Ken
     
  8. Bernard

    AAC Fanatic!

    Aug 7, 2008
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    A common form of a Hall-effect senson appears like a NPN transistor, with magnet close output is low. Connect as an emitter-follower, the output is ground to almost B+, so should be able to use either 8 or 14 pin .
     
  9. KMoffett

    AAC Fanatic!

    Dec 19, 2007
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    ?????? On an LM2907 pin 1 is the input, pin 8 is the output transistor's collector and pin 14 is N/C.

    Ken
     
  10. Bernard

    AAC Fanatic!

    Aug 7, 2008
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    Was referring to no. of pins on package, as LM2907M-8= 8 pins, LM2907M= 14 pins. As long as input signal goes to ground either version will work.
     
  11. KMoffett

    AAC Fanatic!

    Dec 19, 2007
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    Right. But I think, from the datasheet, that on the LM2907-8/LM2917-8 the input has to swing negative with respect to ground, because the non-inverting input on the input amp in fixed at ground potential.. Check post #4 and #5.

    ken
     
    Last edited: May 25, 2009
  12. Bernard

    AAC Fanatic!

    Aug 7, 2008
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    " so that an input signal must swing above & below ground." Crow is'nt chicken but not bad.
     
  13. cameroncuda

    Thread Starter New Member

    May 20, 2009
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    thanks for all your replys guys. I eventually figured out how to do it. I am triggering the 2917 off a reed switch and wiring two batteries and center tapping it gave me that negative to positive swing the 2917 needs and it works a treat.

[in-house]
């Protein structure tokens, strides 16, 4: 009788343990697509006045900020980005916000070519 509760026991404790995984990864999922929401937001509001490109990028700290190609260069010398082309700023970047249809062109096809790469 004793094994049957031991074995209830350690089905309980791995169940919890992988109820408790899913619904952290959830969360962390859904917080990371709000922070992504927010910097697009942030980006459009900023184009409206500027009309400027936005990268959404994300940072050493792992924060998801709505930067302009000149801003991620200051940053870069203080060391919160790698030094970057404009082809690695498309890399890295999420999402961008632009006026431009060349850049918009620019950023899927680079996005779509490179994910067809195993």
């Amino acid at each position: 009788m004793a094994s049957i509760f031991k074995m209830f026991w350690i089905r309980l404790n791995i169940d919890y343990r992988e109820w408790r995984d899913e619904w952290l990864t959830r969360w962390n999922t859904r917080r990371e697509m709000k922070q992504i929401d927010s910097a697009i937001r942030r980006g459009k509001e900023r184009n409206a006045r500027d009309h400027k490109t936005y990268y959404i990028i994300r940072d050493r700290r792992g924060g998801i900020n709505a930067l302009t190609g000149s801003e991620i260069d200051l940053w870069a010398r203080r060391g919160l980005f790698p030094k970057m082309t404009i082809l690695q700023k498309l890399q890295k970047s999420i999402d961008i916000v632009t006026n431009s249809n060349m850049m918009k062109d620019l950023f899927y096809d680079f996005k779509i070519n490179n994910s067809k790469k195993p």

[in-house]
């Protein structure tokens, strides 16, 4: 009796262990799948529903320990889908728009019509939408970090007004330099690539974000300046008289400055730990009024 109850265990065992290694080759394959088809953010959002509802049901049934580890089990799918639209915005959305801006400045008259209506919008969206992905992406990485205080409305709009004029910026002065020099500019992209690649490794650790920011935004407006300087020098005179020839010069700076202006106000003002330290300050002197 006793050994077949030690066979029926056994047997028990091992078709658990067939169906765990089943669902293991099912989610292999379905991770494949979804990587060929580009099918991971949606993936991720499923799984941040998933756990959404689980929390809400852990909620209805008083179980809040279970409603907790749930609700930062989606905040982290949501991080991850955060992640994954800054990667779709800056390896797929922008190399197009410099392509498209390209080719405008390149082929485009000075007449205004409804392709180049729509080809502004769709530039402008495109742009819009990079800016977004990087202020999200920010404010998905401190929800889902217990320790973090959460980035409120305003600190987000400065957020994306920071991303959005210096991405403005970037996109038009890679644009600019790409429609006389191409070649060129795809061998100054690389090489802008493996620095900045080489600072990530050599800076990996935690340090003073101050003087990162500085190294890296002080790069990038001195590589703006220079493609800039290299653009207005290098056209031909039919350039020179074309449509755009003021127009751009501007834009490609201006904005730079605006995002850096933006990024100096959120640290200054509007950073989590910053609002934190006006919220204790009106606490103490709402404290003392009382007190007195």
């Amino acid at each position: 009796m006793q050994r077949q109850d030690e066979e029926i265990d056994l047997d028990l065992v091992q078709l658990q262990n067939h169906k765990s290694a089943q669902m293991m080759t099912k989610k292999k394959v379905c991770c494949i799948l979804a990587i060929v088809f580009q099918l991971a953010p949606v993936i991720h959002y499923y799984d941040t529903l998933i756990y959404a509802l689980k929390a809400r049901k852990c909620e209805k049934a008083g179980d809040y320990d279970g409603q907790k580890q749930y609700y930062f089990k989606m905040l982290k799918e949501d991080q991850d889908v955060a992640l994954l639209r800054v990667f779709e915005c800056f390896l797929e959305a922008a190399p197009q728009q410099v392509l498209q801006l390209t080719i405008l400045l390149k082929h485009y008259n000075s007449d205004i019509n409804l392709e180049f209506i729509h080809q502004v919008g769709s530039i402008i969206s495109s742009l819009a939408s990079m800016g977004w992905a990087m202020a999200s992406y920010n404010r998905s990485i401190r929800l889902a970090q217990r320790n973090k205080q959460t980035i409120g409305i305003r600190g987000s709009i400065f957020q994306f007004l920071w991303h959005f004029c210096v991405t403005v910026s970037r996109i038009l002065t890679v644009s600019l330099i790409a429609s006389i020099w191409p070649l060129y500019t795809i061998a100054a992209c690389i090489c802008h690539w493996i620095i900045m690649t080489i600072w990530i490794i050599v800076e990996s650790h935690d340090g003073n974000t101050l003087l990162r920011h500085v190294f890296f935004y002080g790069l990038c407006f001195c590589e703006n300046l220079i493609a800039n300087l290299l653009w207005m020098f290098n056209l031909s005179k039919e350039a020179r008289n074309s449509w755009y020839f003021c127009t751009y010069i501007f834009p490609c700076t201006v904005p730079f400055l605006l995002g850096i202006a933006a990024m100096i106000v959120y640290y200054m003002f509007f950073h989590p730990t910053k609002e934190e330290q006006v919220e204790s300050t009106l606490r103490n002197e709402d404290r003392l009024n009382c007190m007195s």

I do have another problem though. I amhooking this up to a lm3914 which works and I hooked it up according to their schematic which should give 0-5V signal in to allow all the lights to light up. I am sure I have wired it correctly and using the same resistor values(checked twice) I dont get that 05V range i get about 0-1.3V. I have tried different resistors but the 0-1.3 stays the same. This is not a problem because this is the range I have calibrated the LM2917 to output according to the max frequency of my motor. However I am trying to write a report and I am just wondering is the minimum range that chip could do is 0-1.25 if the resistors R1 and R2 were the same. This is the data sheet http://www.national.com/ds/LM/LM3914.pdf

    Cheers
     
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  14. Bernard

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    Aug 7, 2008
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    The LM3914N was posted a few weeks ago as a 5V bar-graph meter, not tested.